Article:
Everybody is on board with the idea that the optimum support experience is one where the customers never need support. The question is how to get there. The goal right now is that users should not need any support for our basic work flows. The developers built a platform for in app tool tips so if we’re getting a lot of questions around something, we can update the tool tip on that page to cover that question. It’s really easy for me to jump in and do it. The developers see the benefits so it hasn’t been a problem to get them on board.
One of the things that you do at Wistia is make a lot of videos. You guys are really good at it, but it’s kind of scary for a lot of companies that aren’t in the video business to even think about making videos. Do you have any kind of tips on it?
The number one tip in my talk was don’t be afraid to be scrappy and I think that I probably could have stopped right there. Being scrappy is the most important thing to me. My recommendation is to turn your computer around so that if you’ve got a webcam built, in like I do, it’s pointed at your face and just go for it. You start in 3 minute increments just talking about what you’re working on, talking about your vision, about where your company to go and people will jump on board because they believe in you.
When we started years ago, our homepage video was a screen cast video with our CEO’s voice over. It was very serious and very dry and just showing off the product and a few things you could do with the product. That video was not the best thing that we created, but we learned a lot of things about making engaging videos since then. We drove our first couple hundred customers using that video. We’re not the Dropbox story, they had a video that drove millions of press releases or whatever, but what I’m getting at is a video is better than no video.
The way I look at it is that text is great for transferring facts. It’s great for getting across things that are definitely true or definitely not true. Then a picture is great for showing off faces and it kind of puts you in the environment where you can imagine yourself in that environment. Then there’s audio, when you listen to someone’s voice you can tell whether they really care. With a video, you can actually see the person that’s talking. As humans, we’re trained to pick up on those kinds of things. Things like “Do they really care? Is this person fun? Is this someone I can go in and see myself going to have a coffe with? Having a beer with?”, something like that. Increasingly, products are all the same. When people are making decisions about what they want to buy, they do it based on a gut feeling more than anything.
We have lots of customers that have chosen us when, in terms of what they need, we have exactly the same thing as everybody else. Some customers choose us for a specific reason but many choose us because they trust us. They know when they need help, we’re going to be here. Part of the reason they know that is because they can see our faces in so many places and hear our voices. They get a window into the Wistia environment.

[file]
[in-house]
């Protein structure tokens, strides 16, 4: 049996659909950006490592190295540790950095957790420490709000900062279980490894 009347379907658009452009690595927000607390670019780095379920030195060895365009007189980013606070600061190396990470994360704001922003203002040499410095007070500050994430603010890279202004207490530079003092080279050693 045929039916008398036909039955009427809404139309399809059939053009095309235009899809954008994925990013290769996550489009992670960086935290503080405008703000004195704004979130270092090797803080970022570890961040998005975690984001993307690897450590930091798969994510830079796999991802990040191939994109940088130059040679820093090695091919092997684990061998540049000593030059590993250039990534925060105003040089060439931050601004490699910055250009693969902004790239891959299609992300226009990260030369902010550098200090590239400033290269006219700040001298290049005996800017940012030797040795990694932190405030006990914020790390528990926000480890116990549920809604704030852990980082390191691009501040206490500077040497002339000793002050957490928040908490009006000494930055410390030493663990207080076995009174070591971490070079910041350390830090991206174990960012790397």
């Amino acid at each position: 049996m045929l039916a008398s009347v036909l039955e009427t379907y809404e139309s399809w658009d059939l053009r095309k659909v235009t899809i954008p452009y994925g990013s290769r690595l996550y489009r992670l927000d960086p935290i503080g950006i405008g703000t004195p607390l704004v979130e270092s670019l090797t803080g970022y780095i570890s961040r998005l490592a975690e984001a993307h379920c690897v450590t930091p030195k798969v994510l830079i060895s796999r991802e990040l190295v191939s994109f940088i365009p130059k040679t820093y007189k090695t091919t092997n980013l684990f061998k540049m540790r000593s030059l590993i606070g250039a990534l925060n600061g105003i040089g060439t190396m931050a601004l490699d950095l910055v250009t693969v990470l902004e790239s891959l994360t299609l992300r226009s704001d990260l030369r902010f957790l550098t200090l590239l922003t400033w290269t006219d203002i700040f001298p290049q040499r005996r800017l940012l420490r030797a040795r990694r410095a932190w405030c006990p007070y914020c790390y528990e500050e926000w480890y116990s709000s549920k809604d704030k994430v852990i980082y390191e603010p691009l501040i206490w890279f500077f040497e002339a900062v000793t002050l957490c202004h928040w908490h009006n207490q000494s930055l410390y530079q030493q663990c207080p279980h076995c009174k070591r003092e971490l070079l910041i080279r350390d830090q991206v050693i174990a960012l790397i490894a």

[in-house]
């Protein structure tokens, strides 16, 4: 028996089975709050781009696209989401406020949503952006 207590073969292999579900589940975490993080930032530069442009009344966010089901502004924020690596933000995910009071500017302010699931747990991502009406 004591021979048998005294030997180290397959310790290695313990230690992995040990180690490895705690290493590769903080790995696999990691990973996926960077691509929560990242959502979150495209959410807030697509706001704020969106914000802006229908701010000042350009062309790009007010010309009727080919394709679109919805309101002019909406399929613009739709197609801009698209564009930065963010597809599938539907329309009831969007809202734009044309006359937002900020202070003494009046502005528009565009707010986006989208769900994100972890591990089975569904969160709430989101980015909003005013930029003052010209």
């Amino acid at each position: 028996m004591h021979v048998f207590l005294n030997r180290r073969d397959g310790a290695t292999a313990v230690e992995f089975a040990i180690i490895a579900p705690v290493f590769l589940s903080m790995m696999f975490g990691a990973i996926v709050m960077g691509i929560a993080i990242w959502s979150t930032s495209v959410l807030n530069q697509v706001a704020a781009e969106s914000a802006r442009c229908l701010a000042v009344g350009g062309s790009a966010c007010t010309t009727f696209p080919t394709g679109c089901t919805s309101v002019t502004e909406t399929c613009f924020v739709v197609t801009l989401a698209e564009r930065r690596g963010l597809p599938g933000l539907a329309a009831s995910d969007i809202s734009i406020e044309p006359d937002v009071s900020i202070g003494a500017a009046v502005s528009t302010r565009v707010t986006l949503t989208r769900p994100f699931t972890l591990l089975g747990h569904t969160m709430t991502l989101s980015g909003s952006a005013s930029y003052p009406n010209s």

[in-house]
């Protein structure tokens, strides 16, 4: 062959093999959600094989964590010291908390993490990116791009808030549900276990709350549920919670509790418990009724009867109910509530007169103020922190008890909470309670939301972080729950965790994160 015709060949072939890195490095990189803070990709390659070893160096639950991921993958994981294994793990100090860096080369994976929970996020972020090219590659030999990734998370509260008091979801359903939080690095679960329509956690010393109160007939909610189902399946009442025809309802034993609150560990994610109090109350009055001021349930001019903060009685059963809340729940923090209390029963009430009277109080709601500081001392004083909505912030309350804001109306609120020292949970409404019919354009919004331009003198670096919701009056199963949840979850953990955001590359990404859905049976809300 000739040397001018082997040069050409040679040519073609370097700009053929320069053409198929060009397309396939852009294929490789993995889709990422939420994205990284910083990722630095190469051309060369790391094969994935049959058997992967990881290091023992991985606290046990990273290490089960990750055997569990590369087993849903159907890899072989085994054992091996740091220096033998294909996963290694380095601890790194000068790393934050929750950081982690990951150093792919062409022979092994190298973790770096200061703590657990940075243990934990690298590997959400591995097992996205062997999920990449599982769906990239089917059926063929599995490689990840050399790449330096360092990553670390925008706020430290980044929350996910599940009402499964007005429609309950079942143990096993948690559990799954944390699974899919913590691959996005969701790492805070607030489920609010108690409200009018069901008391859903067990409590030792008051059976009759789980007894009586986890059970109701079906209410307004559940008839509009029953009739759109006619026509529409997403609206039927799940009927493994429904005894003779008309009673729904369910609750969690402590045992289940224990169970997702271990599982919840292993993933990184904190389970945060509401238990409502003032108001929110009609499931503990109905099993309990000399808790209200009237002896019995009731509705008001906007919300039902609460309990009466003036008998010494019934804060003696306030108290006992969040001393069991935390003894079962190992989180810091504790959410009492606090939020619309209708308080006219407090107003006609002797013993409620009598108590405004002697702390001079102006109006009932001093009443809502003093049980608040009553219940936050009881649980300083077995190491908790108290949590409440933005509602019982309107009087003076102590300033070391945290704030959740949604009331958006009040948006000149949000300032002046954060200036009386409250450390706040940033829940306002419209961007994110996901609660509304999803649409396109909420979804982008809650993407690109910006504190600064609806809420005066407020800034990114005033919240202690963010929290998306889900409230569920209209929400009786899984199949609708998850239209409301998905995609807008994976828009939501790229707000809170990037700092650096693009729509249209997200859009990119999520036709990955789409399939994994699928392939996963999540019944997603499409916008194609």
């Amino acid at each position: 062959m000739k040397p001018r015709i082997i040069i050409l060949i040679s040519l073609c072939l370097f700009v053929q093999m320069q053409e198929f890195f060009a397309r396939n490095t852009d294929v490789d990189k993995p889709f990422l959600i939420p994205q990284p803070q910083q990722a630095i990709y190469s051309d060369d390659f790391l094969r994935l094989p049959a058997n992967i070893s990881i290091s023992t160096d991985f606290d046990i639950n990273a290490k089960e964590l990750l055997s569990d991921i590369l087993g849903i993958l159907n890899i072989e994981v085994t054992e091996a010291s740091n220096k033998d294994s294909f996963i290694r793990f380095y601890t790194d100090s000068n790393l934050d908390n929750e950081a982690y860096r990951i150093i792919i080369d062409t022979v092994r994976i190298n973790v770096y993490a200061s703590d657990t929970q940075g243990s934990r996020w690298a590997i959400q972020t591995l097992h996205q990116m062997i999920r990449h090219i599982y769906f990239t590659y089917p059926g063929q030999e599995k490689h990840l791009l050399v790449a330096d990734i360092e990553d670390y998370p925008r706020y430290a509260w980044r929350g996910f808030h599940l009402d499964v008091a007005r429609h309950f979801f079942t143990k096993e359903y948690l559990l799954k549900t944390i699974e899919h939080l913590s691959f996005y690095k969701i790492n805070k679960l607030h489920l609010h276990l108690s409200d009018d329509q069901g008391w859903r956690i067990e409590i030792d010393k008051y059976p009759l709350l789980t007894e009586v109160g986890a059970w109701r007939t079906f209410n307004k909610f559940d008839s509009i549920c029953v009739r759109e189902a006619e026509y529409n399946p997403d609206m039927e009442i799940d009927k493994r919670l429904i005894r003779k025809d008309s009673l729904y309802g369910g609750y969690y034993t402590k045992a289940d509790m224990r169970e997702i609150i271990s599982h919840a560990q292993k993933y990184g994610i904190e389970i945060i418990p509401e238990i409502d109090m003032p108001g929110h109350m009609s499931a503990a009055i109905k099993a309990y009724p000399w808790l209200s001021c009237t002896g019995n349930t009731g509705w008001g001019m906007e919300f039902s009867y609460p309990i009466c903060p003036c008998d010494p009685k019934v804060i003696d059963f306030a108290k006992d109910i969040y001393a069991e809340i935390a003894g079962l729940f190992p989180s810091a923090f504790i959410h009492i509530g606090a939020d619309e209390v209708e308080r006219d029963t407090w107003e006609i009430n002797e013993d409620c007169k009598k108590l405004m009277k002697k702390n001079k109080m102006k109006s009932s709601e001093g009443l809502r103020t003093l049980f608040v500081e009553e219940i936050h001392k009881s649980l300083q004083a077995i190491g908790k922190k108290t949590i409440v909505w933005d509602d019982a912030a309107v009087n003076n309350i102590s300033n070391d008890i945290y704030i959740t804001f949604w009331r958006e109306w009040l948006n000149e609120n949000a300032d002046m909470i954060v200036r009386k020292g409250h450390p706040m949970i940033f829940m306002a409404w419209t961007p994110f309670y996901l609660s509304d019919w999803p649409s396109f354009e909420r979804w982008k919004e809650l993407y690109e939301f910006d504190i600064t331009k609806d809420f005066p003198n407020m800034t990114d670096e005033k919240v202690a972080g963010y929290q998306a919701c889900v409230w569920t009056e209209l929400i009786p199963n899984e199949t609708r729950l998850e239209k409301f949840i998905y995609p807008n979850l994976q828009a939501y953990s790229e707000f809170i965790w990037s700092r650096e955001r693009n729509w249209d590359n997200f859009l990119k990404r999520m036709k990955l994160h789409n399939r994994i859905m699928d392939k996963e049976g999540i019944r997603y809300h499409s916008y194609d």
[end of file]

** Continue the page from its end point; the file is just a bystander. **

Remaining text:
How do you use video in a support context?
Everybody learns differently and one of the goals for us in terms of Wistia support is that people learn, not just do. I don’t want people to say “I just need to do this thing. Let me just go and read through the steps.” I want them to actually learn why those steps work that way, why that’s important because then they won’t need to look it up again next time.
I don’t want you to be intimidated by the length of the documentation. Video can be a supplement to the documentation. If you’re looking at the documentation and thinking “I don’t know what any of this means and I just wanted to get started”, I want you to watch this video and I promise to make the video fun so it’s something that you actually want to watch.
What’s inbox inventory and where did it come from?
One of the challenges for us is we want to do team updates so everybody in the company knows what everybody else is working on. We want to avoid parallel work where two people are working on the same thing and they don’t know it. Marketing comes to the team update with new ads, events, partnerships and then you have support coming to the table and we’re like,”We sent a lot of emails last week” and that’s very hard for people in the company to grasp.
So we looked at the awesome Help Scout analytics and thought about how can we use those to better with everybody at the company? How can we make it so the development team can be proactive with issues. Rather than a support person saying, “Hey, this customer’s hair is on fire. We really need to fix this.” all the time. That sucks for everyone, so we send out the inbox inventory every week and it includes a bunch of stats from Help Scout. We put in projects that we worked on that week. We also put in big open questions – issues that we’ve been having that we haven’t been able to find a good solution to. Those tend to be proactively attacked by people all over the company including myself. If I haven’t seen that issue myself but then I read about it in the inbox inventory that Mercer puts together and realize how a big of a deal it is, I’ll spend time next week trying to come up with a permanent solution for that problem.